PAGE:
How to Make a Child Theme for Canvas

I’ve been working a lot with Canvas, a new framework by Woo Themes that gives users a plethora of design options. This video by Magnus shows a little how it works.

When setting up a new site with Canvas, I’ll make new default style settings using a child theme. This is the safe way to set up the theme, because if the design is done purely through the admin panel there’s the chance we’ll lose it if it’s ever reset. It also gives us the full css toolkit rather than just the options that Woo has provided.

Additionally, by using a child theme, we can make changes to the markup (adding extra divs or wrapper for styling)- and not be worried about losing those customizations when a new updates of Canvas roll out.

Instructions for Setting up the Child Theme

  1. Install Canvas in your WordPress theme directory.
  2. Create a new folder in the themes directory for your child theme.
  3. Add a “style.css” file, and paste in the following information:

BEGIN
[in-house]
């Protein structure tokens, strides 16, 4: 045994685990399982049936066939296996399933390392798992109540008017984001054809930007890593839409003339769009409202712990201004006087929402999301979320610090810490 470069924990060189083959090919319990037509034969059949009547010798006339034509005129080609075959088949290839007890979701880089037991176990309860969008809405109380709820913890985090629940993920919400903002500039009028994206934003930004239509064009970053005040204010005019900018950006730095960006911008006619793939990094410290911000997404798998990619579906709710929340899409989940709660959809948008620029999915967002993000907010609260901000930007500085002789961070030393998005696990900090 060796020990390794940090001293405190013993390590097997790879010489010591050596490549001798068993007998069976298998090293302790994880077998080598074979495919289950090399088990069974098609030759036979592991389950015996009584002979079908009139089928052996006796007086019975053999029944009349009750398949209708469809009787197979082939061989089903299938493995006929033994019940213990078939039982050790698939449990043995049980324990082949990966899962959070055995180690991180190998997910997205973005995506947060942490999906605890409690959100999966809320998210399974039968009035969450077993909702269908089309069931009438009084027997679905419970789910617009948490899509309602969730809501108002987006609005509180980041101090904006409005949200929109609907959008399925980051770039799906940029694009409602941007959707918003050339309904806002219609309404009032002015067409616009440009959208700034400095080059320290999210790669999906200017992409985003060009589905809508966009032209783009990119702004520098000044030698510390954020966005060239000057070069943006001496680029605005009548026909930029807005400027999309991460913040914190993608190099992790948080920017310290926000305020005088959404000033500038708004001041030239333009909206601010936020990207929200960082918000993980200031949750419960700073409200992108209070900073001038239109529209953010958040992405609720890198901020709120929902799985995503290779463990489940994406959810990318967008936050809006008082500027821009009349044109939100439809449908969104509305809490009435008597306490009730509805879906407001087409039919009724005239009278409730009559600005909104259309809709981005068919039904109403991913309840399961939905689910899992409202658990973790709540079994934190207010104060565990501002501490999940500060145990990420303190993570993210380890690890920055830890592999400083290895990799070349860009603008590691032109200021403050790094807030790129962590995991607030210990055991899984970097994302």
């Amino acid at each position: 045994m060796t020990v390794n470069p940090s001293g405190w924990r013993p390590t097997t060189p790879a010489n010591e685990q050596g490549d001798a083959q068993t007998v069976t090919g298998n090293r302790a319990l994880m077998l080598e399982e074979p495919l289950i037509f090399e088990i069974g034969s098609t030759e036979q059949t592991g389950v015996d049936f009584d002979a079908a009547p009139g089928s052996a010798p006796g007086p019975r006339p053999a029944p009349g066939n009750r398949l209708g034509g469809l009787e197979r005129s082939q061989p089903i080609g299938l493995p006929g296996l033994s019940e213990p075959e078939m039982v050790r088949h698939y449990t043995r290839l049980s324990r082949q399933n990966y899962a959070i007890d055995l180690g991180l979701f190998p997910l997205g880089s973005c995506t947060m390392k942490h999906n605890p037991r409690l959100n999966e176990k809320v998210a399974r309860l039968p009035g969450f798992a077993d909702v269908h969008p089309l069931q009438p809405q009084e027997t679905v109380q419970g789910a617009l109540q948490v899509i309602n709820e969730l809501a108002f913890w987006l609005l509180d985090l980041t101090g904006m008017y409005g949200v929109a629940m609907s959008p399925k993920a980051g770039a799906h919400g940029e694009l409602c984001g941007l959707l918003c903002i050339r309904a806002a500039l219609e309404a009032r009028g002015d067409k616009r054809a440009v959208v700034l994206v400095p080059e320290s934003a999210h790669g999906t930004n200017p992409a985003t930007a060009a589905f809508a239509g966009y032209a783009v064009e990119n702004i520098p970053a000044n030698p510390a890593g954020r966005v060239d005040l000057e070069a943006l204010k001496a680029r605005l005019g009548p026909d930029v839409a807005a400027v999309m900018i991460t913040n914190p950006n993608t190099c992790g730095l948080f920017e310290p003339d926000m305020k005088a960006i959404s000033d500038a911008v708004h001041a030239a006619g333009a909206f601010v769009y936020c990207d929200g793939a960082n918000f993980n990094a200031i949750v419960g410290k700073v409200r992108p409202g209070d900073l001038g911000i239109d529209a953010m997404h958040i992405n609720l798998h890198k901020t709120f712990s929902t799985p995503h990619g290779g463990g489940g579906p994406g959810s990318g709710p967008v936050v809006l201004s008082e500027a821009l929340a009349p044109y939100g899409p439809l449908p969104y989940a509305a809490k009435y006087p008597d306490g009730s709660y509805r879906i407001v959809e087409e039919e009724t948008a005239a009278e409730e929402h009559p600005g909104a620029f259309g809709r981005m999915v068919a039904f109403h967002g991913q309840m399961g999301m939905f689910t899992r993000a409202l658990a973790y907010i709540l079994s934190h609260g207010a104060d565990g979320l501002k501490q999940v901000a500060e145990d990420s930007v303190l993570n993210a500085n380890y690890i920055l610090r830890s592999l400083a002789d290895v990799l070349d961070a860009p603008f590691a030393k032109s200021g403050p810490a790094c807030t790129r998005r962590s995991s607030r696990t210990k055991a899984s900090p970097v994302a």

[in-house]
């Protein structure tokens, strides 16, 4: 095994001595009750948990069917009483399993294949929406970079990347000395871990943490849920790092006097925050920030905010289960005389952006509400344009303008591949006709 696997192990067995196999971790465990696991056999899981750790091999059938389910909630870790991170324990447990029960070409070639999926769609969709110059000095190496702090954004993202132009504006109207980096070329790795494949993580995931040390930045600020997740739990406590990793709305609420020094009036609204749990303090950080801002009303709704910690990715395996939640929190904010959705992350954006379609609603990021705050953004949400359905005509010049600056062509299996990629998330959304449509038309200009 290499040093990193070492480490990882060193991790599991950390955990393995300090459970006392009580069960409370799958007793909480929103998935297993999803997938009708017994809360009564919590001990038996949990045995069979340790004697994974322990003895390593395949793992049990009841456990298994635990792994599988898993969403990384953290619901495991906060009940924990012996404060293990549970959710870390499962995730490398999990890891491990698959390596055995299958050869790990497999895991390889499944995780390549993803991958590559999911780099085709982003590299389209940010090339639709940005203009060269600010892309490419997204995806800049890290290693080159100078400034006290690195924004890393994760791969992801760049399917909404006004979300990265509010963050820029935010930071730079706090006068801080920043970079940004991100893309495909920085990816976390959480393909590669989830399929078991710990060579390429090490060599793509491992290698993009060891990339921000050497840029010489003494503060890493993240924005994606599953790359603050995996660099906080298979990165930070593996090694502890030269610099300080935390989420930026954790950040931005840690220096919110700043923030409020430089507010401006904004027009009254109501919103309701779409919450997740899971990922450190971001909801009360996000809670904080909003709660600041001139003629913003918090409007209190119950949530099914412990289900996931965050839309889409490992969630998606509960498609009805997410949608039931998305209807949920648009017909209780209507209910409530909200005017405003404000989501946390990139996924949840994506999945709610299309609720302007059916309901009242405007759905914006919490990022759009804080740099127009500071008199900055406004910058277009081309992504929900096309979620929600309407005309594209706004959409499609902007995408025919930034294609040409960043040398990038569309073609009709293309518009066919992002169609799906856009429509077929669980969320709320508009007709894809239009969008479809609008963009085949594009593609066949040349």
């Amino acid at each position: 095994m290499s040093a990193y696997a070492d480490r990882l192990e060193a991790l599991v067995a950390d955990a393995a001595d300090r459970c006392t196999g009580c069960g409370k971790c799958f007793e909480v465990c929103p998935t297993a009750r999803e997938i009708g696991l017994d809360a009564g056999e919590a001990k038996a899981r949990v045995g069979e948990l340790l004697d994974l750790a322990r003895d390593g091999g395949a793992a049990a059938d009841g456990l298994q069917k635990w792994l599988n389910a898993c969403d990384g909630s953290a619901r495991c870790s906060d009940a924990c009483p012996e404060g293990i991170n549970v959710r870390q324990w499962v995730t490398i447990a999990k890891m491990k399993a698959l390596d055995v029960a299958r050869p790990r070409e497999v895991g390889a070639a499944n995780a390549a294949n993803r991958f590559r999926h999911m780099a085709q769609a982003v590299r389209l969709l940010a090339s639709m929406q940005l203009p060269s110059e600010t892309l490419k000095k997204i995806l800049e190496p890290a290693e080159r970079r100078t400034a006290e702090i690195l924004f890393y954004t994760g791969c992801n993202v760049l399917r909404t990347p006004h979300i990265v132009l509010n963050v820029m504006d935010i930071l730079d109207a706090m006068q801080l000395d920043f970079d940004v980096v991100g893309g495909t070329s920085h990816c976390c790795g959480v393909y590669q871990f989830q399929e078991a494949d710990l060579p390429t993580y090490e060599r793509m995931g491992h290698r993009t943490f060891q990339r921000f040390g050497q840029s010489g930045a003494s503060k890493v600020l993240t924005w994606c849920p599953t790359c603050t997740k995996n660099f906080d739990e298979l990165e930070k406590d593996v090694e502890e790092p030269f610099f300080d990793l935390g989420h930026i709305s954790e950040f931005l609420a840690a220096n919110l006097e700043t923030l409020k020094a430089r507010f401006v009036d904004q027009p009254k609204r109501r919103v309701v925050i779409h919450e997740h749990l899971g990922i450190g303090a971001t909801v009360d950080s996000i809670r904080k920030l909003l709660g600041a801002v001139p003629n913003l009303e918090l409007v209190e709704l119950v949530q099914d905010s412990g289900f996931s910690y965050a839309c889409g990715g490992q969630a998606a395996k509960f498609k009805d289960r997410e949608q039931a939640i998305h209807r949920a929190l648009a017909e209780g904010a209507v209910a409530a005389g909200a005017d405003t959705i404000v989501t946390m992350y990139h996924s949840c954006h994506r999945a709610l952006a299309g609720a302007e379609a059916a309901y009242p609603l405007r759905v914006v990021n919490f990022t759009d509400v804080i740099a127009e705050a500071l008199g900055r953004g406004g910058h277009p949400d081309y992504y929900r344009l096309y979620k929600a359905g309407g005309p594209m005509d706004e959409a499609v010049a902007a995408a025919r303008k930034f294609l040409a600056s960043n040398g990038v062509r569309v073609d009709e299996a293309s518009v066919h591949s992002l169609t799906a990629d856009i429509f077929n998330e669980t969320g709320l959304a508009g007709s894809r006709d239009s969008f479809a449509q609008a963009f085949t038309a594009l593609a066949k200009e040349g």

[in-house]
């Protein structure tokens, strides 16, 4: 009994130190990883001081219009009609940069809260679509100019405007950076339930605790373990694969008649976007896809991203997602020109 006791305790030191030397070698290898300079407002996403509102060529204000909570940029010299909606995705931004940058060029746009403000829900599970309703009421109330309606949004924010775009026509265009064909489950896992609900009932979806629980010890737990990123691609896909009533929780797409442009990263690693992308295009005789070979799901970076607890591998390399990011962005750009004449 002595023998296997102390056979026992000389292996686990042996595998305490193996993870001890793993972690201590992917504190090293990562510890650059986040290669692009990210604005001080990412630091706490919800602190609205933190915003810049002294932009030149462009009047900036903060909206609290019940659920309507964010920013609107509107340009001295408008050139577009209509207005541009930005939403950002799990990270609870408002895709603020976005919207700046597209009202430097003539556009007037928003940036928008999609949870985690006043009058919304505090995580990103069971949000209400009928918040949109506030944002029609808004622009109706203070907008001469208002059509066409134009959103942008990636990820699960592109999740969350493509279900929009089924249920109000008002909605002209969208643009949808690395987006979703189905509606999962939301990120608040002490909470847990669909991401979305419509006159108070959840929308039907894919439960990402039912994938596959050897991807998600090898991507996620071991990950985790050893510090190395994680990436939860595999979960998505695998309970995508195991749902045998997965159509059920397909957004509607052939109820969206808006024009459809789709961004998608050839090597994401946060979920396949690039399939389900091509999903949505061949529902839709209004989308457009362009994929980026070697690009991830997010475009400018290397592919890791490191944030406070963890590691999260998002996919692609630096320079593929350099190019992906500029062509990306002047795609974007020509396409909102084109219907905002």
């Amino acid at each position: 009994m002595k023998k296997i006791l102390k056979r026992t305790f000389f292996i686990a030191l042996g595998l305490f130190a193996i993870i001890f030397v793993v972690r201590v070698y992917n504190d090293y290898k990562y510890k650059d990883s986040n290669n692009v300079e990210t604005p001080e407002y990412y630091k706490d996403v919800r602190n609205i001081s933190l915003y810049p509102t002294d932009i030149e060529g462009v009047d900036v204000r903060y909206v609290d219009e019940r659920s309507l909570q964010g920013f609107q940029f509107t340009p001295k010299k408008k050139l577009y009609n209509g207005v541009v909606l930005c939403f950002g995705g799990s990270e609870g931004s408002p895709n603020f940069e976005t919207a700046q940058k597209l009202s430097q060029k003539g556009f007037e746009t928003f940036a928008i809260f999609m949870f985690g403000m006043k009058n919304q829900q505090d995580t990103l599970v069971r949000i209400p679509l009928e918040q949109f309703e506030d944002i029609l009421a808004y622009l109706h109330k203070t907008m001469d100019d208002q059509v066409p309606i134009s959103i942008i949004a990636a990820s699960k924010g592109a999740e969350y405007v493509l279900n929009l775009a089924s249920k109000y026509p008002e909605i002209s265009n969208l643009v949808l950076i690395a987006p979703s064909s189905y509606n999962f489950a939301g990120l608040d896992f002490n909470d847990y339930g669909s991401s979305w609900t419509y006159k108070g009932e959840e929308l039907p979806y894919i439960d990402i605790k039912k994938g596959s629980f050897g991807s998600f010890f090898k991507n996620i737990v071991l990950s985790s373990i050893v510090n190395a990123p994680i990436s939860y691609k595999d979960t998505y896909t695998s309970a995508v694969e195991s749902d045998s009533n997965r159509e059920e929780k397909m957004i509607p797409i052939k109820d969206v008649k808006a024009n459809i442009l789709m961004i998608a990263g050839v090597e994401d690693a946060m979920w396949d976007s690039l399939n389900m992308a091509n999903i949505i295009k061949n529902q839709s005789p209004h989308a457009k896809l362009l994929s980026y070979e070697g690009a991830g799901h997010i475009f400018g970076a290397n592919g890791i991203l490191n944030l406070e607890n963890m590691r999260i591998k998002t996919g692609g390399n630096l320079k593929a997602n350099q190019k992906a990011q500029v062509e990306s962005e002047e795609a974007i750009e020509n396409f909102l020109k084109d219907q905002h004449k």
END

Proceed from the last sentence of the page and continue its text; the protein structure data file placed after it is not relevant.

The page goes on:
Theme Name: Canvas Child Theme
    Theme URI:
    Version: 1.0
    Description: Custom Theme based on Canvas
    Author: Your Name
    Author URI:
    Template: canvas
    /* Default styles */
    @import "../canvas/css/reset.css";
    @import "../canvas/style.css";
  4. You would change the theme name, author, description etc. to customize it, but the important part is “Template: canvas” which tells the child theme where to get it’s template files from.
  5. You can now add your own custom styles in the css file to override any of the default css settings of Canvas.

Remove Inline Styling Entirely

If you like all the Canvas options that allow users to change the layout, logo, footer text, etc. but don’t necessarily want them altering the design, you can disable that ability from the Canvas admin panel. If you want to make absolutely sure it’s off, you can also disable from the functions.php file in your child theme: